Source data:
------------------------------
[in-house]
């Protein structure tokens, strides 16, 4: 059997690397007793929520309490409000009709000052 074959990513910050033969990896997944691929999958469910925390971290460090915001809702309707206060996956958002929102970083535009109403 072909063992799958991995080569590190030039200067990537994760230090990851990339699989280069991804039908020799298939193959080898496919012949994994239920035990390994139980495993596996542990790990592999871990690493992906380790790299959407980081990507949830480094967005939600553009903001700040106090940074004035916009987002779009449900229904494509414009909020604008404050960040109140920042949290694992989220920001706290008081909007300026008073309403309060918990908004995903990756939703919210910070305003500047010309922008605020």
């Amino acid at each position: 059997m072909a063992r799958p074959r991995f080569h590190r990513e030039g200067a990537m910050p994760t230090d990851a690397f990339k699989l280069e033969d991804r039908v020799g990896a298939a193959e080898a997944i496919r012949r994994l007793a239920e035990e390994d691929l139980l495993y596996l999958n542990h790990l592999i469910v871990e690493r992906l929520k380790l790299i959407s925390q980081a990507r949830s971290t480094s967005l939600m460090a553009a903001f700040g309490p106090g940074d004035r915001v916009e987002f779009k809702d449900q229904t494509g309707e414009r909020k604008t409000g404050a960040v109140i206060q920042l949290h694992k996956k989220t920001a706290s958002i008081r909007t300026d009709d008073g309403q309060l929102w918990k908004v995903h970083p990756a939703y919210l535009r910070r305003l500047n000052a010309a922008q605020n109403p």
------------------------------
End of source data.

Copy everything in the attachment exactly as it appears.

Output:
[in-house]
């Protein structure tokens, strides 16, 4: 059997690397007793929520309490409000009709000052 074959990513910050033969990896997944691929999958469910925390971290460090915001809702309707206060996956958002929102970083535009109403 072909063992799958991995080569590190030039200067990537994760230090990851990339699989280069991804039908020799298939193959080898496919012949994994239920035990390994139980495993596996542990790990592999871990690493992906380790790299959407980081990507949830480094967005939600553009903001700040106090940074004035916009987002779009449900229904494509414009909020604008404050960040109140920042949290694992989220920001706290008081909007300026008073309403309060918990908004995903990756939703919210910070305003500047010309922008605020």
């Amino acid at each position: 059997m072909a063992r799958p074959r991995f080569h590190r990513e030039g200067a990537m910050p994760t230090d990851a690397f990339k699989l280069e033969d991804r039908v020799g990896a298939a193959e080898a997944i496919r012949r994994l007793a239920e035990e390994d691929l139980l495993y596996l999958n542990h790990l592999i469910v871990e690493r992906l929520k380790l790299i959407s925390q980081a990507r949830s971290t480094s967005l939600m460090a553009a903001f700040g309490p106090g940074d004035r915001v916009e987002f779009k809702d449900q229904t494509g309707e414009r909020k604008t409000g404050a960040v109140i206060q920042l949290h694992k996956k989220t920001a706290s958002i008081r909007t300026d009709d008073g309403q309060l929102w918990k908004v995903h970083p990756a939703y919210l535009r910070r305003l500047n000052a010309a922008q605020n109403p």